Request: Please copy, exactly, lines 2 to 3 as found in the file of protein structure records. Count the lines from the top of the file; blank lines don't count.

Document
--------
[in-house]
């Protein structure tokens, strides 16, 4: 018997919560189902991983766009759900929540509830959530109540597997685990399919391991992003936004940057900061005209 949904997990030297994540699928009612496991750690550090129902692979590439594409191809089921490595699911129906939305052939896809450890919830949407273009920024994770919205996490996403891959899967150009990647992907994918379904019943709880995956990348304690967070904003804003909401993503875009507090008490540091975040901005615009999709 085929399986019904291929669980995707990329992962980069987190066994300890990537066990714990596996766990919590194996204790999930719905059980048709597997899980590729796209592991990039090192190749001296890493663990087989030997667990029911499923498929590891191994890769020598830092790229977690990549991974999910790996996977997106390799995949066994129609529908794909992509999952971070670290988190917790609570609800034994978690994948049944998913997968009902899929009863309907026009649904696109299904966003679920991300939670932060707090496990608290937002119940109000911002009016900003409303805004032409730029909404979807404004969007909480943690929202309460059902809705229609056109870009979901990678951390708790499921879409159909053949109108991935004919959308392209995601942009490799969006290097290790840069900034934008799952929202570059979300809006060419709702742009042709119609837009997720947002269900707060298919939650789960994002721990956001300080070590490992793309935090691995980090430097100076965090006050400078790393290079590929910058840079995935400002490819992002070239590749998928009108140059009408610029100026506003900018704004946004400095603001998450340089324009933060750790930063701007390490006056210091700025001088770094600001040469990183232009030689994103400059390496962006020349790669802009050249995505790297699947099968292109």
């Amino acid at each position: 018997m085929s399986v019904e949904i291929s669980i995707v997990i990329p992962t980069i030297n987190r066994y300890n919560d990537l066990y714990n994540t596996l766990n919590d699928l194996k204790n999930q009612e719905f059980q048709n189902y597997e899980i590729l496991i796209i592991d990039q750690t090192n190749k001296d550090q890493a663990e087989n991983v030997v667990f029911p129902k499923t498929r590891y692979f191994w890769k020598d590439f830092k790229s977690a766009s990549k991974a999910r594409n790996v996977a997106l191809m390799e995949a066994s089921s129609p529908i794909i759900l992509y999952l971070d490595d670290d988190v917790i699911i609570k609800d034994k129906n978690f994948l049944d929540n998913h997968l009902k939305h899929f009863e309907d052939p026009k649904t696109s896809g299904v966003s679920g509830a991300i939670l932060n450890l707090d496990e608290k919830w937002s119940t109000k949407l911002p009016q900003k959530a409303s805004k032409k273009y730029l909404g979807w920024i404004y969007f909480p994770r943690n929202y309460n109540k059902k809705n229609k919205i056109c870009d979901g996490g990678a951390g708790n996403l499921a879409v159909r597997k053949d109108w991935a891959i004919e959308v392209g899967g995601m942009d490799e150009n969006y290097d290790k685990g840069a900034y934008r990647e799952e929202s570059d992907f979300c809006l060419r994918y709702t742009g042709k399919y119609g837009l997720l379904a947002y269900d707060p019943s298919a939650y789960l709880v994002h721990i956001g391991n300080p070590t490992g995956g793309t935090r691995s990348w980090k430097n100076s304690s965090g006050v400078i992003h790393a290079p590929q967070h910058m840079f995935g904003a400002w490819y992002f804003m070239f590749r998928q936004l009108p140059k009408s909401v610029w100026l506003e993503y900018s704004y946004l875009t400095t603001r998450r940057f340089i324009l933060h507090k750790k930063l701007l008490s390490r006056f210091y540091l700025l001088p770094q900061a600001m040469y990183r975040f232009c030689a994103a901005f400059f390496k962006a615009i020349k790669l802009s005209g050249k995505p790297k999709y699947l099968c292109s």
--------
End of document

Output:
């Protein structure tokens, strides 16, 4: 018997919560189902991983766009759900929540509830959530109540597997685990399919391991992003936004940057900061005209 949904997990030297994540699928009612496991750690550090129902692979590439594409191809089921490595699911129906939305052939896809450890919830949407273009920024994770919205996490996403891959899967150009990647992907994918379904019943709880995956990348304690967070904003804003909401993503875009507090008490540091975040901005615009999709 085929399986019904291929669980995707990329992962980069987190066994300890990537066990714990596996766990919590194996204790999930719905059980048709597997899980590729796209592991990039090192190749001296890493663990087989030997667990029911499923498929590891191994890769020598830092790229977690990549991974999910790996996977997106390799995949066994129609529908794909992509999952971070670290988190917790609570609800034994978690994948049944998913997968009902899929009863309907026009649904696109299904966003679920991300939670932060707090496990608290937002119940109000911002009016900003409303805004032409730029909404979807404004969007909480943690929202309460059902809705229609056109870009979901990678951390708790499921879409159909053949109108991935004919959308392209995601942009490799969006290097290790840069900034934008799952929202570059979300809006060419709702742009042709119609837009997720947002269900707060298919939650789960994002721990956001300080070590490992793309935090691995980090430097100076965090006050400078790393290079590929910058840079995935400002490819992002070239590749998928009108140059009408610029100026506003900018704004946004400095603001998450340089324009933060750790930063701007390490006056210091700025001088770094600001040469990183232009030689994103400059390496962006020349790669802009050249995505790297699947099968292109």
């Amino acid at each position: 018997m085929s399986v019904e949904i291929s669980i995707v997990i990329p992962t980069i030297n987190r066994y300890n919560d990537l066990y714990n994540t596996l766990n919590d699928l194996k204790n999930q009612e719905f059980q048709n189902y597997e899980i590729l496991i796209i592991d990039q750690t090192n190749k001296d550090q890493a663990e087989n991983v030997v667990f029911p129902k499923t498929r590891y692979f191994w890769k020598d590439f830092k790229s977690a766009s990549k991974a999910r594409n790996v996977a997106l191809m390799e995949a066994s089921s129609p529908i794909i759900l992509y999952l971070d490595d670290d988190v917790i699911i609570k609800d034994k129906n978690f994948l049944d929540n998913h997968l009902k939305h899929f009863e309907d052939p026009k649904t696109s896809g299904v966003s679920g509830a991300i939670l932060n450890l707090d496990e608290k919830w937002s119940t109000k949407l911002p009016q900003k959530a409303s805004k032409k273009y730029l909404g979807w920024i404004y969007f909480p994770r943690n929202y309460n109540k059902k809705n229609k919205i056109c870009d979901g996490g990678a951390g708790n996403l499921a879409v159909r597997k053949d109108w991935a891959i004919e959308v392209g899967g995601m942009d490799e150009n969006y290097d290790k685990g840069a900034y934008r990647e799952e929202s570059d992907f979300c809006l060419r994918y709702t742009g042709k399919y119609g837009l997720l379904a947002y269900d707060p019943s298919a939650y789960l709880v994002h721990i956001g391991n300080p070590t490992g995956g793309t935090r691995s990348w980090k430097n100076s304690s965090g006050v400078i992003h790393a290079p590929q967070h910058m840079f995935g904003a400002w490819y992002f804003m070239f590749r998928q936004l009108p140059k009408s909401v610029w100026l506003e993503y900018s704004y946004l875009t400095t603001r998450r940057f340089i324009l933060h507090k750790k930063l701007l008490s390490r006056f210091y540091l700025l001088p770094q900061a600001m040469y990183r975040f232009c030689a994103a901005f400059f390496k962006a615009i020349k790669l802009s005209g050249k995505p790297k999709y699947l099968c292109s």